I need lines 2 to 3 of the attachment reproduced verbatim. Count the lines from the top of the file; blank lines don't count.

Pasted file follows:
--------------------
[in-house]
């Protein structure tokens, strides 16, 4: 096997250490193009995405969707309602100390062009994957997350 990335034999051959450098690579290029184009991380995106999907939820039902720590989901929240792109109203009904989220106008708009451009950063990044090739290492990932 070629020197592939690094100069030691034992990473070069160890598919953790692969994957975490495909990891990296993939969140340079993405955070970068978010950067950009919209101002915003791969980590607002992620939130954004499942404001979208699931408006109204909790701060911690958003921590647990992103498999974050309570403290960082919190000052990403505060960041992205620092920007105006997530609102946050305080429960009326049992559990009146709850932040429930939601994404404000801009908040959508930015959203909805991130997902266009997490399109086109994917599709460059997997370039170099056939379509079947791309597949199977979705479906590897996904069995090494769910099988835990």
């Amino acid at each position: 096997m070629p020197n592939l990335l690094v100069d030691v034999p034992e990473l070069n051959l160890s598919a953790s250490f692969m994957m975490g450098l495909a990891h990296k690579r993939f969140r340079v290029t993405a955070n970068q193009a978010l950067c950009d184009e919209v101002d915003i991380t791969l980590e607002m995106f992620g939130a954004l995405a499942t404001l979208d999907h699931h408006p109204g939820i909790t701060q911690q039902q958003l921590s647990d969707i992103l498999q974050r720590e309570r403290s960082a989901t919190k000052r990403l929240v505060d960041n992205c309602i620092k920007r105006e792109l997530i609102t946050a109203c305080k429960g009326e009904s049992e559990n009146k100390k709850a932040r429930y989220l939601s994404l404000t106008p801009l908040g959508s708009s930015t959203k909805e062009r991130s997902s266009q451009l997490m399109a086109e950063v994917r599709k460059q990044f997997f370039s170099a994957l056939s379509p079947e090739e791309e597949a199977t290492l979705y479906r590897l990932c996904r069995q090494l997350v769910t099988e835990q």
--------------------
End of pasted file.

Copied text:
């Protein structure tokens, strides 16, 4: 096997250490193009995405969707309602100390062009994957997350 990335034999051959450098690579290029184009991380995106999907939820039902720590989901929240792109109203009904989220106008708009451009950063990044090739290492990932 070629020197592939690094100069030691034992990473070069160890598919953790692969994957975490495909990891990296993939969140340079993405955070970068978010950067950009919209101002915003791969980590607002992620939130954004499942404001979208699931408006109204909790701060911690958003921590647990992103498999974050309570403290960082919190000052990403505060960041992205620092920007105006997530609102946050305080429960009326049992559990009146709850932040429930939601994404404000801009908040959508930015959203909805991130997902266009997490399109086109994917599709460059997997370039170099056939379509079947791309597949199977979705479906590897996904069995090494769910099988835990």
């Amino acid at each position: 096997m070629p020197n592939l990335l690094v100069d030691v034999p034992e990473l070069n051959l160890s598919a953790s250490f692969m994957m975490g450098l495909a990891h990296k690579r993939f969140r340079v290029t993405a955070n970068q193009a978010l950067c950009d184009e919209v101002d915003i991380t791969l980590e607002m995106f992620g939130a954004l995405a499942t404001l979208d999907h699931h408006p109204g939820i909790t701060q911690q039902q958003l921590s647990d969707i992103l498999q974050r720590e309570r403290s960082a989901t919190k000052r990403l929240v505060d960041n992205c309602i620092k920007r105006e792109l997530i609102t946050a109203c305080k429960g009326e009904s049992e559990n009146k100390k709850a932040r429930y989220l939601s994404l404000t106008p801009l908040g959508s708009s930015t959203k909805e062009r991130s997902s266009q451009l997490m399109a086109e950063v994917r599709k460059q990044f997997f370039s170099a994957l056939s379509p079947e090739e791309e597949a199977t290492l979705y479906r590897l990932c996904r069995q090494l997350v769910t099988e835990q």